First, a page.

shades of microserfs:
January 5, 2001 9:29 AM   Subscribe

shades of microserfs: man locked himself in his parents bathroom two years ago and refuses to come out. is fed by flat food slipped under the door.
posted by palegirl (35 comments total)
 
I saw this last night on 48 Hours, and I know he has a serious mental problem. I had to wonder though, how the parents sort of fed into his paranoia instead of just dragging him outside?
posted by owillis at 9:53 AM on January 5, 2001


This qualifies as news??
posted by rschram at 10:02 AM on January 5, 2001


Does anyone have a copy of the show? My 14-year-old cousin started developing severe OCD within the last few months. (She can't be around glitter, or anyone/anything who has or might have touched any glitter, including her family and friends. It's really, really bad and not at all funny.)

If anyone has it or knows someone who does, please let me know. If not, I'll order a copy from CBS, but it's $30 and takes two months.
posted by waxpancake at 10:30 AM on January 5, 2001


Usually big city libraries have all the copies, they have them pre-ordered, the only place I could find Erroll Morris' Brief History of the Universe.
posted by tiaka at 10:38 AM on January 5, 2001


waxpancake,

I have a copy -- email me. FWIW, my son's the same age and suffers from a host of psychiatric disorders. We thought he had Tourette's since age seven, but it might actually be OCD because his movements are too ritualistic and elaborate to qualify as tics.

People, OCD can be severely disabling and as a parent who's watching a son loose all the opportunities life has to offer him because of OCD and severe bipolar, it's ugly and heartbreaking. Please, don't talk about "dragging him outside" if you haven't ever watch someone melt down so completely that you don't know how much of your loved one is coming home to you after the doctors finish putting the individual back together again. I've been there, done that, and even help the emergency staff put my son in four-point restraints once.

As it is, I live in a state with exceptional medical provisions, thanks to an equal parity law, exceptional clinical hospital schools, and exceptional doctors and teachers. And even that isn't enough to restore normalcy.

Just today I had to accept that some of my son's symptoms may never go away, that he may well suffer some level of disorder every day, forever. And that we might be filling out disability papers instead of college apps a couple of years from now.

But waxpancake, email me -- there's a lot that can be done and it isn't hopeless. Your daughter may very well recover completely, depending on she's affected and the absence of other psychiatric conditions. Fortunately, there's a wide range of affectation and lesser cases can be successfully and completely treated.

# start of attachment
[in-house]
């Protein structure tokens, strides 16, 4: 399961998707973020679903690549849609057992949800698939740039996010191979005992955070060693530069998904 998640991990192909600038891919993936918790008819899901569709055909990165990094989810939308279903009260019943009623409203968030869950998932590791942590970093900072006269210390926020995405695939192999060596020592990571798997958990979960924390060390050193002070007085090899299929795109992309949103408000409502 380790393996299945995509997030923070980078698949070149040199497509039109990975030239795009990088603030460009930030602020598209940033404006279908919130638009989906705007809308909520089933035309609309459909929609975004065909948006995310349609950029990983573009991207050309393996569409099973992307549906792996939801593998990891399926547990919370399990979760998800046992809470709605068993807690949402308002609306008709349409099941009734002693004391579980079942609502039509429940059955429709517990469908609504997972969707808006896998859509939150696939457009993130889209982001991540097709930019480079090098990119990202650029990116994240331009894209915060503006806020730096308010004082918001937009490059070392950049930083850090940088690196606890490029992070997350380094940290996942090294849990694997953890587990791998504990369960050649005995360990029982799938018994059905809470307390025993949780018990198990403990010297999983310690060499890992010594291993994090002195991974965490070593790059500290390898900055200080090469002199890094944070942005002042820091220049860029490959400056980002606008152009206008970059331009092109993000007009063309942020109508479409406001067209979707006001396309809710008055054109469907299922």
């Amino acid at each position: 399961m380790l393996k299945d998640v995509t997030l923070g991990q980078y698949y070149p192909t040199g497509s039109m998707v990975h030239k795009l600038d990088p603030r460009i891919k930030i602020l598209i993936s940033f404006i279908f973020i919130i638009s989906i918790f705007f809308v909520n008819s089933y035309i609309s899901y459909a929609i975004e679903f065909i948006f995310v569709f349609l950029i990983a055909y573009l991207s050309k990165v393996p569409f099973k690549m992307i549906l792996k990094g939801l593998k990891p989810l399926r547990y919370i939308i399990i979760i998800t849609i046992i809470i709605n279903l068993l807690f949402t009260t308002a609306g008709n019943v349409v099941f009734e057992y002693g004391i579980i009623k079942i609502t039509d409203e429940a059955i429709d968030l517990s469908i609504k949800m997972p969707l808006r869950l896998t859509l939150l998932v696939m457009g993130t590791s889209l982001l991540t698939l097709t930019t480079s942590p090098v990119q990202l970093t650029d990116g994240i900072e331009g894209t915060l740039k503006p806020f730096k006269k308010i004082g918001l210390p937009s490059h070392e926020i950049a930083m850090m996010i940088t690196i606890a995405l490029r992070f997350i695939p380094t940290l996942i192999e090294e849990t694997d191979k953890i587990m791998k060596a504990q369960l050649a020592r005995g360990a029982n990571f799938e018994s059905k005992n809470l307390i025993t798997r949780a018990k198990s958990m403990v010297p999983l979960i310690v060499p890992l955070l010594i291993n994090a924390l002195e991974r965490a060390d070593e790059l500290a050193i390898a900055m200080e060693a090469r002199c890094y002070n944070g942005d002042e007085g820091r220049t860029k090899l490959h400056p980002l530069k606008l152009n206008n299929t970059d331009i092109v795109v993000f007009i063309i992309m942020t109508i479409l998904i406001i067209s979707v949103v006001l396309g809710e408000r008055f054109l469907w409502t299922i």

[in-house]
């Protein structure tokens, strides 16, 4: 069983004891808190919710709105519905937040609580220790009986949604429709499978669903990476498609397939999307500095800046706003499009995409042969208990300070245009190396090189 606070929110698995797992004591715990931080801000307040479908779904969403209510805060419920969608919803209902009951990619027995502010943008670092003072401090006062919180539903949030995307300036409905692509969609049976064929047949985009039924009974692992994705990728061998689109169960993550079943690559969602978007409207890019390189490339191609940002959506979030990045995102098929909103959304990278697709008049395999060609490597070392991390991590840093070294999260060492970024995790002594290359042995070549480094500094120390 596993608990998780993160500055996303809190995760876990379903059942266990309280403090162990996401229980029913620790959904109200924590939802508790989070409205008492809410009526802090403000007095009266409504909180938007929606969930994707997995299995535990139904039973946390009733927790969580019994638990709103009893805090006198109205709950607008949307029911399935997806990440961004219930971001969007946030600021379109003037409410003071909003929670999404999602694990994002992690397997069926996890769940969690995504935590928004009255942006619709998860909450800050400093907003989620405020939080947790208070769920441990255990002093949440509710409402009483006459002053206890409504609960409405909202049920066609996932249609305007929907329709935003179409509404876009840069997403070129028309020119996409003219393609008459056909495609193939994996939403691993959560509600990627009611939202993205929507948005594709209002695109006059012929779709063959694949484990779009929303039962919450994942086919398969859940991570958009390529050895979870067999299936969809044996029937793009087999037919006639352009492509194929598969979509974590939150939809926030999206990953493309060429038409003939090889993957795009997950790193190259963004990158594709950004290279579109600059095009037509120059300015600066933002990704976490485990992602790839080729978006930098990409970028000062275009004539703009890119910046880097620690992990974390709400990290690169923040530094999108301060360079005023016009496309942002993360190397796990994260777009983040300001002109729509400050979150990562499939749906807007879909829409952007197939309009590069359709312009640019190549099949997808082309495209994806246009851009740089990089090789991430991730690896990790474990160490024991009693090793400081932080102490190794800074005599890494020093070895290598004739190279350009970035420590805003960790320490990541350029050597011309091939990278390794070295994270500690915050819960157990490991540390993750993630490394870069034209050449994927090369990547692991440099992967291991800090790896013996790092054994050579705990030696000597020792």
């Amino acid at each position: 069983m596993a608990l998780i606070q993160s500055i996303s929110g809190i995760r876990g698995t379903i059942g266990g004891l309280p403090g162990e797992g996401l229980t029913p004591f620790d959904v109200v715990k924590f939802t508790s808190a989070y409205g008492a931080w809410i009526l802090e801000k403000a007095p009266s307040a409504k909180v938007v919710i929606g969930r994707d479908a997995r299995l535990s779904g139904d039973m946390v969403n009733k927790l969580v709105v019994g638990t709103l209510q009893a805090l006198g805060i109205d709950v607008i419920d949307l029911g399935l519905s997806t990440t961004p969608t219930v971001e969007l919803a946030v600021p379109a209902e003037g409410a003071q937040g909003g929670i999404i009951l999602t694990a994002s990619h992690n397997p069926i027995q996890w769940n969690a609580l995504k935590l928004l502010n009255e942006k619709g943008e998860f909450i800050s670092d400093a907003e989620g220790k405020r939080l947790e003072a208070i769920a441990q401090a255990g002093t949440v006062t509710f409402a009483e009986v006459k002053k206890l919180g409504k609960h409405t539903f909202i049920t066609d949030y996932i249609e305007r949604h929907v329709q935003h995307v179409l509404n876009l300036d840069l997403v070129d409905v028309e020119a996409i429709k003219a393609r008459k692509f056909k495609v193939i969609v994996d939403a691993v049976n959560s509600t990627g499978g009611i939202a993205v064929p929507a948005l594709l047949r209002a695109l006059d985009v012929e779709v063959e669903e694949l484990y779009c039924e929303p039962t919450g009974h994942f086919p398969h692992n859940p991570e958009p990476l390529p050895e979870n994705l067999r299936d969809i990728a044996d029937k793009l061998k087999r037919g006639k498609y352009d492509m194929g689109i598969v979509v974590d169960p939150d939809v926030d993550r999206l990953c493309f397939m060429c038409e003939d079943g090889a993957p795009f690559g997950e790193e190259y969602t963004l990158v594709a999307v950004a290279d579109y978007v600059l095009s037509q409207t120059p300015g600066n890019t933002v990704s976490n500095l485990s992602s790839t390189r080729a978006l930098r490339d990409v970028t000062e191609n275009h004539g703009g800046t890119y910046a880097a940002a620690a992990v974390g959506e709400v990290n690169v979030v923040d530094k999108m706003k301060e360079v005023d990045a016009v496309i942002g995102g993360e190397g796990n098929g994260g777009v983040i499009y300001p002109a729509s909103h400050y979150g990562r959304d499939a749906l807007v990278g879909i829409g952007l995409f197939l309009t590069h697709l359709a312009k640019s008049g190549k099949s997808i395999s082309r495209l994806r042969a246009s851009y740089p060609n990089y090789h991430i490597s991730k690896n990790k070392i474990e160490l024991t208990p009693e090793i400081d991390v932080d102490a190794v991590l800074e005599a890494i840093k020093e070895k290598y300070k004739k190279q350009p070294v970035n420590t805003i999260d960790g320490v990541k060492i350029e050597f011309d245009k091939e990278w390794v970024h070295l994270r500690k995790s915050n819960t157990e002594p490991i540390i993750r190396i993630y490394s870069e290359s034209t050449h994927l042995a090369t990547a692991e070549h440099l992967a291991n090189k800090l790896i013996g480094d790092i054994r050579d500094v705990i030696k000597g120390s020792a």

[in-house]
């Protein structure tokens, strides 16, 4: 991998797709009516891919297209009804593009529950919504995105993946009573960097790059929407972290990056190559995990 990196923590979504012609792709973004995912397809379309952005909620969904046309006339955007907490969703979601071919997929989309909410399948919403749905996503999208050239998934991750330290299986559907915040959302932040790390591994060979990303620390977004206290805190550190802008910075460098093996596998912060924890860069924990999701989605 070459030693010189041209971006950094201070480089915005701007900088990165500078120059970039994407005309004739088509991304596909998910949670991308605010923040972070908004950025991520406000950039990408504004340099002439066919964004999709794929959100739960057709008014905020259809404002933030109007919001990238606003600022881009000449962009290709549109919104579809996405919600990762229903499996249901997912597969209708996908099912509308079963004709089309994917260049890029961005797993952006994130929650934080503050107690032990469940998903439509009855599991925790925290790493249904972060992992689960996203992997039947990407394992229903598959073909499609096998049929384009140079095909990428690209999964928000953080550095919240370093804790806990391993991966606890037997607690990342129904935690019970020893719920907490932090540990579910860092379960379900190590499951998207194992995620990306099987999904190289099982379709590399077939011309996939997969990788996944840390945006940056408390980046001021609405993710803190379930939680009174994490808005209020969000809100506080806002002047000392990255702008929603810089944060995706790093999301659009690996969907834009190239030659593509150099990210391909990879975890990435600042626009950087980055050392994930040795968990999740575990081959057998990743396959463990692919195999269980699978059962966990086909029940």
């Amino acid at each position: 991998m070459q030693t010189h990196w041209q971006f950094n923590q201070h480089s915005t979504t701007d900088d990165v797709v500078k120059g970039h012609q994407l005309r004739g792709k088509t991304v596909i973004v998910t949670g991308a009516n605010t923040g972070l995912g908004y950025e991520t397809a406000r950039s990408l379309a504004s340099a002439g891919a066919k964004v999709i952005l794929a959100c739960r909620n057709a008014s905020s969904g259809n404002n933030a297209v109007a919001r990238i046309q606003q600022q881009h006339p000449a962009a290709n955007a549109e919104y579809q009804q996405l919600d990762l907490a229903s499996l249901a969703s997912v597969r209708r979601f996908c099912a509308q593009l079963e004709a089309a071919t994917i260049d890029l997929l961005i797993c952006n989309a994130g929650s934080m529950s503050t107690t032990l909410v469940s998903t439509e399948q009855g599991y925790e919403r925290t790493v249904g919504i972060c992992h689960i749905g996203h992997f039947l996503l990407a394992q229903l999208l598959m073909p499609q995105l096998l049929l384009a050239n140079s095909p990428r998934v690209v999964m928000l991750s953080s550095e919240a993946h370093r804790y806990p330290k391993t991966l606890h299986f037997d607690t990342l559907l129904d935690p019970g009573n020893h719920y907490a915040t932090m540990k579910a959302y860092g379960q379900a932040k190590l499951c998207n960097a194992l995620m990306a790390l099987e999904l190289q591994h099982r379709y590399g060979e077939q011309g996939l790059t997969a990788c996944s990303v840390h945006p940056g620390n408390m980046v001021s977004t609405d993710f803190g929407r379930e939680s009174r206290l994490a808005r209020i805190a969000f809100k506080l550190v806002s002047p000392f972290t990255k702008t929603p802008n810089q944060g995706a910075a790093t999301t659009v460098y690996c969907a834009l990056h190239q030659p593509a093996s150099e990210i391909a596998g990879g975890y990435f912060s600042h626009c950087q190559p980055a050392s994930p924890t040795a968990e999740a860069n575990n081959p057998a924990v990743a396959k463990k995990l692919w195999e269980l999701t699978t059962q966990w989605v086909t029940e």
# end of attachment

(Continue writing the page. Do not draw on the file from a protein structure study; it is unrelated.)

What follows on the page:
posted by debrahyde at 10:46 AM on January 5, 2001


She's my cousin, not my daughter. But thanks. I'll contact you off-site.
posted by waxpancake at 10:52 AM on January 5, 2001


I'm tired of this whole thing about how asocial behavior must be a brain problem. Their brain's not working just like everyone else's so we have to go in there and fix their brain, or fill them with drugs so they'll be more like us. Sheesh!

Hasn't anyone who treats OCDs ever actually read about bacteria? You can't see it, but where you are right now is covered in little microbes. Everywhere. They're on your skin. You can bathe daily, but that doesn't make them go away. The water that comes out of your tap? Do you take for granted that your local utilities company cleans out 100% of all microbe life from your tap water? They don't. The water you drink? Or the water that's in bottled drinks you consume? Might've been a few decades ago, or it might've been a few months ago, but at one time or another that water was in someone else's toilet.

Try cleaning your entire computer area with antiseptic stuff. In less than a day all those little monsters creep right back. Most bacteria is harmless to the human body, but a small percentage of known bacteria can be dangerous or even deadly. Ever hear about the times someone goes swimming in a public lake, and an amoeba or something makes it into their ear? And they die? Granted, you don't have to get obsessive about it, but I can understand why some people's brains would start thinking that way. I mean just thinking about it is gross.

Maybe it's irrational behavior from our perspective, but try walking a mile in their shoes. Or try spending a year locked in a bathroom as the case may be. What they need to do is lock the guy in the bathroom from the outside, then pour mud in through the window and let him scream for a couple hours. Then prove to him that he's gonna live.

Medication and psychoanalysis treats the symptoms. Finding out how these people tick and attacking the issue at the source, THAT's how ya do it.

Oh and that glitter person? Waxpancake, I can't stand being around glitter either. It gets on everything and it's worse than bacteria not cuz it's dangerous but cuz you CAN see it. Try this: don't use glitter around your cousin. It's stupid, useless gunk anyway. Weeks after a party where you used it, you're still sleeping in it. You can wash your sheets but you still find the junk. Vacuum for hours and there's still glitter. I mean have you considered that maybe she just doesn't like glitter? Why is that so bad?
posted by ZachsMind at 11:10 AM on January 5, 2001